Even though my family identify as Buddhist-Taoist, I identify myself as an atheist. Thus I realize I don’t really know much about Chinese temples in Singapore. But 2 of Singapore’s Chinese temples does interest me.

The first would be The Buddha Tooth Relic Temple, which you can read briefly about it on this blog (http://worldtoptop.com/buddha-tooth-relic-temple/). Beside looking impressive on the outside and a landmark in Chinatown, it is also the place our class had our Foundation Drawing outdoor drawing session.



Another would be the Kusu Island Chinese Temple (read more here: http://www.islandcruise.com.sg/kusu_island.html) which houses Da Bo Gong and Guan Yin deities. I recently went there last December with NTU Cat Management Network during a field trip. The story of Kusu Island itself is what I find interesting as the legend goes that “a giant tortoise turned itself into an island in order to save two shipwrecked sailors, a Malay and a Chinese”.


On 6/2/2016, during the eve of Chinese New Year eve, my aunts and I went to a local temple to give offering to my oldest aunt (who had passed away). I took this chance to learn more about this Buddhist temple.


The temple is located at Paya Lebar and is called the Nam Ann Siang Theon Temple. You can read more here: http://www.beokeng.com/disptemple.php?temple=nam-ann-siang-theon. Even though I had been here before, after having a few lessons in Asian Art Histories, this made me viewed the temple in another light.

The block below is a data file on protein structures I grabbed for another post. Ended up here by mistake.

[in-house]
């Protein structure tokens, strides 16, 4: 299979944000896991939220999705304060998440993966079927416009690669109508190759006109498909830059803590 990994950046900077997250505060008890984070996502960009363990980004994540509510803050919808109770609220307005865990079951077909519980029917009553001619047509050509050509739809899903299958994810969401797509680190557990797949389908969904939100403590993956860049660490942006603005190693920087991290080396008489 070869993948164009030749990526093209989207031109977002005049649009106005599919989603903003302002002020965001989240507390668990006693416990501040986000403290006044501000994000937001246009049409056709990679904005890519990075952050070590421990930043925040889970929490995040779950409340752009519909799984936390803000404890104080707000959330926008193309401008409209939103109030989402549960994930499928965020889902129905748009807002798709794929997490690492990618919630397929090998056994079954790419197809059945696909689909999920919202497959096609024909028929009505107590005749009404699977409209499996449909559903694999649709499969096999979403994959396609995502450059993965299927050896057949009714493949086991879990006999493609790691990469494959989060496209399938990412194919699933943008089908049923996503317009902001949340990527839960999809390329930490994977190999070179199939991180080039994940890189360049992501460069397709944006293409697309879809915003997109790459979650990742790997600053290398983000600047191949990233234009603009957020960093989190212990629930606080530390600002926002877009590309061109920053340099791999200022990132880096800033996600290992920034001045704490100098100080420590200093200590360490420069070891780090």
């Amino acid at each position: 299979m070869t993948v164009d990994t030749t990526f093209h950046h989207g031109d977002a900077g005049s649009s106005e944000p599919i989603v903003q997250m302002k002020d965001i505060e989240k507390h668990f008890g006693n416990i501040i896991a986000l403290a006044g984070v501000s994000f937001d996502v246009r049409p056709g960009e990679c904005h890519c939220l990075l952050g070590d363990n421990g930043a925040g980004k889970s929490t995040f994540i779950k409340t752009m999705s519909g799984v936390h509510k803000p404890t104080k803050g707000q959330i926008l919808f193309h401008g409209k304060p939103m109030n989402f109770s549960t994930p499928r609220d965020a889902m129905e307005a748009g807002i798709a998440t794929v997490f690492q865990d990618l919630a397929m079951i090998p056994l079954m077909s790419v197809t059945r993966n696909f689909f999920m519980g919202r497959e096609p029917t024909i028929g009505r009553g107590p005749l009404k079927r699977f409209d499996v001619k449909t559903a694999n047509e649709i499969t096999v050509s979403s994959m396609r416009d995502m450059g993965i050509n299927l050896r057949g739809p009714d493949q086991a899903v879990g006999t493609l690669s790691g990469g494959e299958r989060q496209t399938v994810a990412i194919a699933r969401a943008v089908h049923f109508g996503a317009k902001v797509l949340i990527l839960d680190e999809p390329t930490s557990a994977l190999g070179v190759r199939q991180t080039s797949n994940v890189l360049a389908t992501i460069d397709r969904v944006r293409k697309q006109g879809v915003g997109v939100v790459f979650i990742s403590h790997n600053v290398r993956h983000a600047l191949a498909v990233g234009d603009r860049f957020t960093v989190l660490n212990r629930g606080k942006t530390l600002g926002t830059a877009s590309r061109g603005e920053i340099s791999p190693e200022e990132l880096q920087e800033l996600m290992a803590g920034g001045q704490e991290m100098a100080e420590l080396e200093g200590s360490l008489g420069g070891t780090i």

The Nam Ann temple houses the deity, Song Da Feng Zu Shi, a noble-born-turn-Chinese-monk known for his charitable work to the poor and needy in the 1100s CE (read more here: http://mlkstst.org/en/our-heritage/da-feng-s-biography). The basement houses the ashes of departed devotees and another Buddhist deity/bodhisattva, Kshitigarbha. It is linked to a Chinese folktale, Mulian Saves His Mother From Hell.


As with traditional early Stupa, the Nam Ann temple features narrative engraving on the walls and structures around the temple that talks about the story of the 2 deities houses inside.


Just like most Chinese temple, you can tell this Buddhist temple is from a Chinese origin from the Chinese Guardian Lion known as Shi in China and is based on the Chow Chow dog breed. It appears the oranges and ribbon was placed onto the statue in celebration of Chinese New Year.


The following Crash Course World History video talks about Buddhism in a historical context (as oppose of art history context) and I find it may be useful to watch and help broaden our understanding of Buddhist Asian Art History.

Buddha Tooth Relic Temple image source: Anish Palekar at Flickr